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8 CHAPTER 1 INTRODUCTION AND RESEARCH APPROACH INTRODUCTION was based on a comprehensive assessment of state- and metro- politan-level practices for addressing the environment in trans- Understanding the environmental consequences of trans- portation planning. To facilitate the implementation of research portation investment decisions has been a concern of trans- findings, the approach is compatible with existing planning portation decision-makers for many decades. Although techniques, procedures, and institutional arrangements. How- before 1970 many transportation plans performed a cursory ever, the approach is flexible enough to take advantage of examination of the likely community and environmental changes in planning regulations, institutional relationships, and impacts of proposed system investment, it was not until the emerging technologies that will help make transportation agen- 1969 National Environmental Policy Act (NEPA) and its cies better stewards of the environment. application to all types of federally funded projects that envi- ronmental analysis and assessment became an important component of transportation planning and project develop- RESEARCH OBJECTIVE AND APPROACH ment. Initially, the major effect of NEPA occurred in project development where environmental assessments or environ- The objective of this research was to develop an approach, mental impact statements were conducted to determine including procedures and methods, for integrating environ- the significance of potential environmental impacts and to mental factors in transportation systems planning and deci- identify strategies to mitigate these effects. In response to a sion making at the statewide, regional, and metropolitan growing societal awareness of environmental quality and levels. The research consisted of the following tasks: numerous federal and state laws concerning the considera- tion of various environmental impacts, state and metro- 1. A review of recent and ongoing research and literature politan transportation plans began to include "environmental concerning the consideration of environmental factors impact" as an important part of evaluation. Other studies, in transportation and other infrastructure systems plan- such as alternatives analysis, major investment studies, and ning, highlighting innovative procedures and methods corridor studies, also examined the probable environmental and reporting on their effectiveness in improving trans- impacts of proposed transportation alternatives. However, portation decision-making. identifying project-specific environmental problems or 2. A survey of procedures and methods used in state so-called "fatal flaws" usually did not occur until a project DOTs, metropolitan planning organizations (MPOs) had entered project development, usually many years after and environmental regulatory agencies, for considera- the project had first been considered. tion of environmental implications of systems-level National experience has shown that waiting until the project plans and decisions. development stage of transportation decision-making to deal 3. A review of federal and state policies, regulations, and with environmental issues that might have been resolved ear- guidelines that can be expected to affect the considera- lier (for example, during systems planning) can result in sig- tion of environmental factors in transportation systems nificant delays in project completion. In addition, identifying, planning and decision making. defining, and prioritizing projects that occur in transportation 4. A set of case studies that synthesize current, successful planning and programming might have had different (and bet- state and metropolitan planning, including procedures, ter) results if more information on likely effects had been methods, and institutional arrangements for integrating available earlier. An important question thus becomes, is there environmental concerns into transportation planning. some way of considering environmental issues earlier in sys- 5. The development of planning that provides a broadly tems planning that will help to reduce project development applicable framework for assessing, evaluating, and time later on and lead to better projects? integrating environmental concerns within transporta- This report presents an approach for integrating environ- tion systems plans and decisions. mental factors in systems-level transportation decision-making, 6. A demonstration of how environmental stewardship can at the state, regional, and metropolitan levels. The approach be incorporated throughout transportation planning.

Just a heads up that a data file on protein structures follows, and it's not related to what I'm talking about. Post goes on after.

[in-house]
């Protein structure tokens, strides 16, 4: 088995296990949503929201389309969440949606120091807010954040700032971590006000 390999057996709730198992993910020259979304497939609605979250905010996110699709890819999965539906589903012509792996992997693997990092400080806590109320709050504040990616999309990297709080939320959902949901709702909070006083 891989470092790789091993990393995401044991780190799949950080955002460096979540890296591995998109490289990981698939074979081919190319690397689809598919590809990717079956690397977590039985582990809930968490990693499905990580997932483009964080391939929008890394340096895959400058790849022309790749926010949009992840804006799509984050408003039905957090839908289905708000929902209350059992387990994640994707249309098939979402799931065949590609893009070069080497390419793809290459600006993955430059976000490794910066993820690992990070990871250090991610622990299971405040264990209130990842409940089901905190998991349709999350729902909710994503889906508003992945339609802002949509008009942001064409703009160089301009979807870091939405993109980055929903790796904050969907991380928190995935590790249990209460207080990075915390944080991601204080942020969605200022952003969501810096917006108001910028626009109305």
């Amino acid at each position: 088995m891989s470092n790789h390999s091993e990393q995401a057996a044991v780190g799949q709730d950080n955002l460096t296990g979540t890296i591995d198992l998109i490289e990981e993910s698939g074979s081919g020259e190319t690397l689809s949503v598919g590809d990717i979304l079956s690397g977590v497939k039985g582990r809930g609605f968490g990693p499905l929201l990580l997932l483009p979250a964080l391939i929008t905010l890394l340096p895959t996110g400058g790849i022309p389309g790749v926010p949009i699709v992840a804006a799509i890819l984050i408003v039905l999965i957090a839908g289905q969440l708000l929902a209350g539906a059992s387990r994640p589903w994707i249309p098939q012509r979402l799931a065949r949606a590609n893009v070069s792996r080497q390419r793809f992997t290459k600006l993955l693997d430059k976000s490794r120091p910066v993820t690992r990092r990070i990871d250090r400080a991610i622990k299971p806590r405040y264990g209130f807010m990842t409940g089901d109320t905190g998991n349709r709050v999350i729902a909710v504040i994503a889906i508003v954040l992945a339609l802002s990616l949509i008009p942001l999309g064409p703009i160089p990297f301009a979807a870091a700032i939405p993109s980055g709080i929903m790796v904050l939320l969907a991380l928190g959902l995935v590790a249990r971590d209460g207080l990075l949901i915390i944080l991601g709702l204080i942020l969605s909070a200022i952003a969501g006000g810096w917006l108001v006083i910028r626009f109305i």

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9 Several important concepts serve as the foundation for the environmental resources, and engineering decisions become research plan that guided this project. These concepts merit an important means of enhancing the environment. attention here because they provide the basis for the specific Transportation systems planning is an important input tasks and the corresponding research approaches undertaken into the investment and operations decisions that during the research. strongly influence transportation system performance. The trend in environmental assessment in most fields Linking environmental considerations to transportation sys- has been toward a broader "systems" perspective. tems depends on determining what is transportation systems Although this research project is one of the first to examine planning. Systems planning consists of many steps, all of a systems-level consideration of environmental factors in which can be viewed as potential opportunities for integrat- transportation, others have examined the concept of taking a ing environmental considerations. As will be discussed later systems perspective on the interaction between the natural in this report, systems planning ranges from the initial defi- and built environment. In many ways, the concepts of sus- nition of a community vision to the actual monitoring of the tainable development and sustainable cities (discussed in performance of the projects that have been implemented. The Chapter 2) reflect the idea of considering environmental fac- view adopted in this research is that the primary purpose of tors earlier in planning and decision-making. The important systems planning is to provide the information necessary and connection between the ecosystem and human activity needed by decision makers to make choices about investment has been recognized for a long time by biologists and ecolo- in the transportation system. This information not only gists and has found its way into professional practice in relates to expected changes in transportation system perfor- many environmental disciplines, and there is much the trans- mance resulting from that investment, but also to other types portation profession can learn by looking at these other of expected effects on the natural and built environment. In disciplines. a society increasingly sensitive to environmental quality and The definition of affected areas within individual envi- community quality of life, this information must include an ronmental impact categories and, therefore, the bound- understanding of environmental consequences. aries of analysis, have been broadening. Some environ- Some aspects of current environmental analysis should mental impacts have been viewed from a systems, or regional, be moved earlier into the planning process. Much of the perspective. A good example of this is air quality, which has experience with connecting (rather than integrating) envi- received considerable attention with regard to the regional ronmental analysis and transportation planning has led to application of processes and tools. Other impact categories repetition and seeming redundancies in the process. System have been evolving along similar lines. Water quality and plans that considered environmental issues were followed by water resource planning, for example, have been expanding corridor studies that considered the same issues. Eventual the boundaries of analysis to include entire watersheds. project-level analyses also considered these same issues, Wildlife and natural habitat analysis now encompasses entire because they were required to do so by regulation. In many ecosystems. Environmental justice considerations are being cases, this redundancy was appropriate because of the need viewed as more than neighborhood-specific effects; pro- to analyze environmental impacts at different scales of analy- grammatic effects on entire populations are part of the analy- sis. At other times, however, the repetition seemed unneces- sis. Therefore, effective environmental assessment of specific sary. A possible example of this is the determination of environmental impacts requires a much broader analysis per- "purpose and need" for environmental analyses. This step spective, and a strong linkage to systems-level planning. could be undertaken at the systems planning level and car- Consideration of environmental factors in transporta- ried through the entire process (with appropriate safeguards tion systems planning must be more than a glorified to make sure that such determination remains valid over the "fatal flaw" analysis. Historically, environmental factors lifetime of the systems plan). This research project looked for have been incorporated into planning and project develop- similar opportunities where integration, rather than simple ment decisions as potential problems that need to be connection, could occur. identified and mitigated. This is primarily because of the Advances and enhancements in the technology of analy- engineering approach of reducing the scale of analysis to sis and planning have made the consideration of environ- such a level that the "environment" was simply a conse- mental factors earlier in systems planning more feasible quence of facility development. The real challenge, and one and the results easier to understand. The decade of greatest that is likely to characterize infrastructure decision-making environmental awareness and community activism was even more in the future, is to consider how the environment arguably the 1970s. Following the passage of NEPA in 1969, can be enhanced by infrastructure decisions, rather than how numerous government agencies and universities set about we mitigate negative environmental impacts. How do we developing the methods and tools that would be used to ana- build with the natural environment instead of through it? lyze and evaluate the environmental impacts of infrastructure How do we make sure infrastructure investments improve development. Because the focus of NEPA was on specific proj- the quality of life of all groups of society? Driven by ects, many of these methods were developed for application at such a concept, transportation agencies become stewards of the micro scale, where clear connections and relationships